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For many people the idea of retirement means freedom to travel, or maybe even enjoy hobbies you’ve been putting off with your busy work schedule. For others, retirement comes with dreams of homeownership abroad. Have you dreamt of restoring a crumbling villa in the south of France? Or how about spending your days on the beach in the Caribbean? Rest assured; you’re not alone! The good news is, there are those who have already forged the way who can offer you advice.
Things to consider before making the move
Countries may place restrictions on foreigners owning property, which is why it’s always important to speak with a REALTOR® with experience working internationally, before settling on a dream destination. REALTORS® work hard to stay on top of industry regulations and designations, In addition, they have access to CREA Global, a global directory of resources, professional development, and exclusive networking opportunities with other REALTORS® from across the globe. You should also look into specific visa requirements and other documentation to make sure you have everything you need before purchasing a home. Otherwise, you may be stuck with payments on a property that you’re not able to live in.
For example, terms and conditions vary from country to country in the EU and property ownership rules vary greatly between regions, including taxation of pensions and land transfer taxes. In France, you can expect to pay a 10% land transfer tax as a purchaser of any property.
Thomas Watkins, a real estate professional from Sotheby’s Realty in Turks and Caicos says 90% of the buyers in the territory are from North America. He says there are no restrictions on foreigners owning property in Turks and Caicos, no capital gains on property transfers, and no estate or inheritance taxes which are all big attractions to potential retirees. However, for Turks and Caicos, there’s a one-time Stamp Duty charge payable to the Turks and Caicos Islands government when you purchase your property. If you’re considering the powdery sand beaches of the Caribbean, says Watkins, it’s important to know properties are in high demand.
“Many times, properties will be sold by the time buyers are able to make the trip!” he shares. Another reason to get a good REALTOR® before getting your heart set on your dream home!
As for financing your property abroad, several of Canada’s big banks offer overseas mortgages with a 20% down payment. Of course, cash is always king or there’s the possibility of a home equity line of credit, depending on what you currently own in Canada.
But, can you truly move full time to another country without losing your Canadian benefits? The short answer is no. You can stay six months abroad at one time before needing to come home to Canada to maintain your social insurance benefits, unless special circumstances apply. Living abroad can also affect how you file your taxes based on your residency status. It’s important to verify these things with the government before you make any permanent decisions to avoid future hiccups.
Advice from those who’ve done it already
In 2014, Will and Laila (who have asked to keep their real names private) fell in love with the Turks and Caicos during a trip to the Caribbean Island to enjoy the sunshine. It became a regular trip for the couple, who eventually got married there a few years later. Logically, the next step was to start looking for property because, as Will said, “it was the one place we knew we’d always want to go back to.”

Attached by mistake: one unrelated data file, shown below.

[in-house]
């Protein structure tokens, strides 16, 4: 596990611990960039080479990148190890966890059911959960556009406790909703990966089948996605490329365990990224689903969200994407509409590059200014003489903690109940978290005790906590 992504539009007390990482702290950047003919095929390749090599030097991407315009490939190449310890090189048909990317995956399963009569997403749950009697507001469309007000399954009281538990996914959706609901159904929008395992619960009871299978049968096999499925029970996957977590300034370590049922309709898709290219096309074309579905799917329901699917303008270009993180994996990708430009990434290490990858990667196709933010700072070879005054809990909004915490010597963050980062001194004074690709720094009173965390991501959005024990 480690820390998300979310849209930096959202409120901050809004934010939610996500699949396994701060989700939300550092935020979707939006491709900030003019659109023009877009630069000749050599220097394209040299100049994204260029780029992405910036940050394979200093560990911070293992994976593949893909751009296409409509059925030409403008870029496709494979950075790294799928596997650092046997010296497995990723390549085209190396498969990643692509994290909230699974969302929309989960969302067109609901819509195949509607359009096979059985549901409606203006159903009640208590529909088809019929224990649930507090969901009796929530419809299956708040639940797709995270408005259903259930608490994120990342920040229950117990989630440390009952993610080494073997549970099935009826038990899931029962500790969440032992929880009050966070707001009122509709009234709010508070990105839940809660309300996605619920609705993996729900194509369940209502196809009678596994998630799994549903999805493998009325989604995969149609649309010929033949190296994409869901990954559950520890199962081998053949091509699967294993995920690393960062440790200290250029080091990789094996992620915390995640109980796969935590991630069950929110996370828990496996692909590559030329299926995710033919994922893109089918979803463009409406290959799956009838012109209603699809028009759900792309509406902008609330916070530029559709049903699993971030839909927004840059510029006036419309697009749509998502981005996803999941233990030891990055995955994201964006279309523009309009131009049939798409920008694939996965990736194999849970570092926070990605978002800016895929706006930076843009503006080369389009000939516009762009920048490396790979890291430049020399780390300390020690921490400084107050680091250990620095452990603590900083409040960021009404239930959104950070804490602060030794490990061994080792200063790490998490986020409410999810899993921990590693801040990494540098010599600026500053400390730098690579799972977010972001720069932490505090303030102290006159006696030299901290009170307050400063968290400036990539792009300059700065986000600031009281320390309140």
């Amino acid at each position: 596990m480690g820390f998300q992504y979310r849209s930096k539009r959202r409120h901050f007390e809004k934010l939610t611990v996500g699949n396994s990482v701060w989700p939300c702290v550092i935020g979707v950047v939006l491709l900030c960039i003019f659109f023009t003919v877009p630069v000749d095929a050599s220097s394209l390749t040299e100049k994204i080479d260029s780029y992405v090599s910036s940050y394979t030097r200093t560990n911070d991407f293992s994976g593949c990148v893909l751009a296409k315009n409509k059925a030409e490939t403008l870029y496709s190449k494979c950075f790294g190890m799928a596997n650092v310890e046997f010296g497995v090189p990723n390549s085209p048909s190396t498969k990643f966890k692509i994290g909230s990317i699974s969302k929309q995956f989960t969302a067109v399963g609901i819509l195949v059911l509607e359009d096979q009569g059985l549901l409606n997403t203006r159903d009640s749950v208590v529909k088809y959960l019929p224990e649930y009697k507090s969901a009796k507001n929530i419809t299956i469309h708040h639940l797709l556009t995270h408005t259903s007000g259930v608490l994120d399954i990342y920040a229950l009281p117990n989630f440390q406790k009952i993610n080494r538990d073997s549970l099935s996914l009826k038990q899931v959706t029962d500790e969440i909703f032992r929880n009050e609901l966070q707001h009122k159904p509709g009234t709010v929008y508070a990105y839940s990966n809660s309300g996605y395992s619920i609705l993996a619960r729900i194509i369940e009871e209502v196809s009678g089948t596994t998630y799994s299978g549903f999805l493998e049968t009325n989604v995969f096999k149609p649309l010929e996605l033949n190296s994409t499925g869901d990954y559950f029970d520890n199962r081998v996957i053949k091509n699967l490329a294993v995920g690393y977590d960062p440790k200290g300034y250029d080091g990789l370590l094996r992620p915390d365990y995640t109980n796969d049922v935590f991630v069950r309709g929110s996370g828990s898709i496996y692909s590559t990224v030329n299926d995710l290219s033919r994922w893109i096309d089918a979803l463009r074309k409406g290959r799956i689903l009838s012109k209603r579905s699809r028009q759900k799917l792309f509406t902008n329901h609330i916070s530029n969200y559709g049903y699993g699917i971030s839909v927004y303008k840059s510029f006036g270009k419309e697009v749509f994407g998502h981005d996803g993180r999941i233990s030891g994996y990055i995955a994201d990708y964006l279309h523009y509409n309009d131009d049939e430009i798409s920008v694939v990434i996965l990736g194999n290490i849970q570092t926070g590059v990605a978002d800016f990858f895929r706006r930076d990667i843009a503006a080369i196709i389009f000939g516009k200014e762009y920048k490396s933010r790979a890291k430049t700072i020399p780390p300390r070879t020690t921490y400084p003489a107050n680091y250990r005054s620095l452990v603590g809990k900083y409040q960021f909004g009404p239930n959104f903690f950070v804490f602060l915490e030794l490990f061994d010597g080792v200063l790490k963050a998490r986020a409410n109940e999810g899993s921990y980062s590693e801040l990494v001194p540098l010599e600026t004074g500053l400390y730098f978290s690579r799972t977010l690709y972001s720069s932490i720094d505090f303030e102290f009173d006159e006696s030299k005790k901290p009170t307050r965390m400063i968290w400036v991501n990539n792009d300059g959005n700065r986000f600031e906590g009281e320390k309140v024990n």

When they started shopping in earnest, they asked around for a real estate broker and decided on one well known in the area. They purchased a condo unit within walking distance to the beach, knowing it would be an easy rental until they are ready to retire.
“It’s important, if you’re doing it this way, that you’re prepared for unforeseen circumstances,” they warn. For them it was the pandemic and occasional repairs or tenants, but they still feel it’s all worthwhile.
“Our real estate broker lives just down the street and keeps an eye on things, that really helps,” they admit. “But it’s important to get to know the people around you so you can get things fixed when you aren’t there.”
It’s a sentiment echoed by Andrew Eddy, who moved to Provence, France 10 years ago. He bought a 17th century provincial farmhouse in various stages of disrepair and neglect. Eddy spent several years restoring it, and after a change in his personal circumstances, he followed his heart to Burgundy, having fallen in love with the area during his youth. His current project is restoring a 17th century Burgundian manor house.
“The first lesson, I would tell people dreaming of retiring in Europe, is to get to know the area you are moving to,” Eddy says. “Go for an extended holiday. Spend months there if you can. Save yourself a lot of money by being informed before you make the decision to buy.”
The time you spend visiting the country is a good opportunity to decide what kind of property you’re looking for. A 300-year-old fixer-upper might be something you want to tackle at 55, but maybe not so much at 75. It’s important to know your limits and what you’re hoping to gain out of your retirement.
When it comes to retiring overseas, the idea can be extremely enticing. However, there’s more to it than just finding a home you love and packing your bags! Before making any big real estate decisions, it’s important to speak with a REALTOR® who can help you sell your current home and connect you with the right resources to make sure everything is done properly.
The article above is for information purposes and is not financial advice or a substitute for financial counsel.